Woods v Doncaster And Bassetlaw Teaching Hospitals NHS Foundation Trust [2024] EWHC 1432 (KB) (11 June 2024)

This birth injury case relates to a claim that there was an alleged delay in delivery resulting in a permanent injury to the claimant. The negligence was alleged to have taken place between 28 Sept 1998 and 14 Oct 1998.


The case turned on its own facts and evidence (like so many clinical negligence cases). This concerned the interpretation of the CTG on 28 September 1998. The evidence was not entirely clear and was incomplete. It required detailed consideration of the available evidence in relation to a discrete issue – the CTG.

The court considered the expert evidence: “…D’s decision to let Mrs Woods go home on 28 September was not a reasonable decision….” [76]

The court considered the hypothetical facts if she had been further assessed: “…had those further investigations been performed they would have led to a decision to induce the labour on or around 29 September 1998…” [78]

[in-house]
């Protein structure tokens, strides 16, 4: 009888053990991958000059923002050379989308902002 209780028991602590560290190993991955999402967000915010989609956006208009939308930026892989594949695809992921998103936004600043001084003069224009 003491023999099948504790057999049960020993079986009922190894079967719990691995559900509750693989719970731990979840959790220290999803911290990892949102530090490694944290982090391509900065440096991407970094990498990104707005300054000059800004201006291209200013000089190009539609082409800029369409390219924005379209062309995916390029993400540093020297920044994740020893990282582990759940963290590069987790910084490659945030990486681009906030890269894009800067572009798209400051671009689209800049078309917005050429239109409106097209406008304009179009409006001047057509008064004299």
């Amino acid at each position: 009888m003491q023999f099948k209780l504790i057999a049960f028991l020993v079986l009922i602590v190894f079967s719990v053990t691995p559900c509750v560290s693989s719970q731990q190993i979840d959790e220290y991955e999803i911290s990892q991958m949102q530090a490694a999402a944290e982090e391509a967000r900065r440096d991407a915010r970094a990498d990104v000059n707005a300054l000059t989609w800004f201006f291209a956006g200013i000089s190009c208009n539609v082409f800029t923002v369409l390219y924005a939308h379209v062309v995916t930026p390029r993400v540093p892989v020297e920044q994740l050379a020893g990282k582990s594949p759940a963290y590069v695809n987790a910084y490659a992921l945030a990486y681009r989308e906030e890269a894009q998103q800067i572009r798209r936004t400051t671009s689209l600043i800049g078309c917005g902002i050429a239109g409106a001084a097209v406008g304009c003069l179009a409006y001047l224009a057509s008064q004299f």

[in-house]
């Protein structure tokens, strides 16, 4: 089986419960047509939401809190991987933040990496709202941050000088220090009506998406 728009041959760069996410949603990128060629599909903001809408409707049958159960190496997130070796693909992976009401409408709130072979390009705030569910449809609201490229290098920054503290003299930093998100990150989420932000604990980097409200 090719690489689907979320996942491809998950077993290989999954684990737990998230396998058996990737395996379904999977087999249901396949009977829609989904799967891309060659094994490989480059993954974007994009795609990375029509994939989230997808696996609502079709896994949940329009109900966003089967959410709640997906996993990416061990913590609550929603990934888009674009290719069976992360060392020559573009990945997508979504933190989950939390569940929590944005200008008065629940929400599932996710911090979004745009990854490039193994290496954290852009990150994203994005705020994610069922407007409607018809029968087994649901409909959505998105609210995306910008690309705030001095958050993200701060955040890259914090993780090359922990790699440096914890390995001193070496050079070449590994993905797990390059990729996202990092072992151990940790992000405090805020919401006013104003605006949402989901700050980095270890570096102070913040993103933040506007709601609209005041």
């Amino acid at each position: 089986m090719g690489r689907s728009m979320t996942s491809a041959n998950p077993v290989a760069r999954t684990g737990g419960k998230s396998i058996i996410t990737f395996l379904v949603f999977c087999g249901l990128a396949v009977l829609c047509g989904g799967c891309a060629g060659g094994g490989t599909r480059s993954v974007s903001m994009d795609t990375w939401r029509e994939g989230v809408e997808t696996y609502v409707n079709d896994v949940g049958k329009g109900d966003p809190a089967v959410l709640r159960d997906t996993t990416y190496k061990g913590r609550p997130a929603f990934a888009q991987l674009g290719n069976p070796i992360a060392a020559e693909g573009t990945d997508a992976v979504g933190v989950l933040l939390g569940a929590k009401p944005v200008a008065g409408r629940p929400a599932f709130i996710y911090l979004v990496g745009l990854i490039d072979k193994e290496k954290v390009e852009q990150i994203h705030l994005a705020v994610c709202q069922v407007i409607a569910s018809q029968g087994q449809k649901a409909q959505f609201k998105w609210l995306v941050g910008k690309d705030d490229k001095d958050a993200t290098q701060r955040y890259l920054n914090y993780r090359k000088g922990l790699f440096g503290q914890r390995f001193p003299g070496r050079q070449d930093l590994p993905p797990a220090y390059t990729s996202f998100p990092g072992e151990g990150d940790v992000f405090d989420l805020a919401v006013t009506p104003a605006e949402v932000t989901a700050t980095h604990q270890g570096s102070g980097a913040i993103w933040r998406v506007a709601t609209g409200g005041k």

The claimant proved her claim that she should have been delivered on 28 September 1998 many days before she was actually delivered. The failure to deliver her earlier resulted in a successful finding of medical negligence with compensation levels to be determined separately.

Author: Doctor Anthony Barton

Dr Anthony Barton qualified as a doctor in 1981 and switched to law in 1992. Anthony also co-edits the leading text “Clinical Negligence” with the sixth edition having recently been published. He is also a former assistant coroner and joint owner of Medical Negligence Team Law.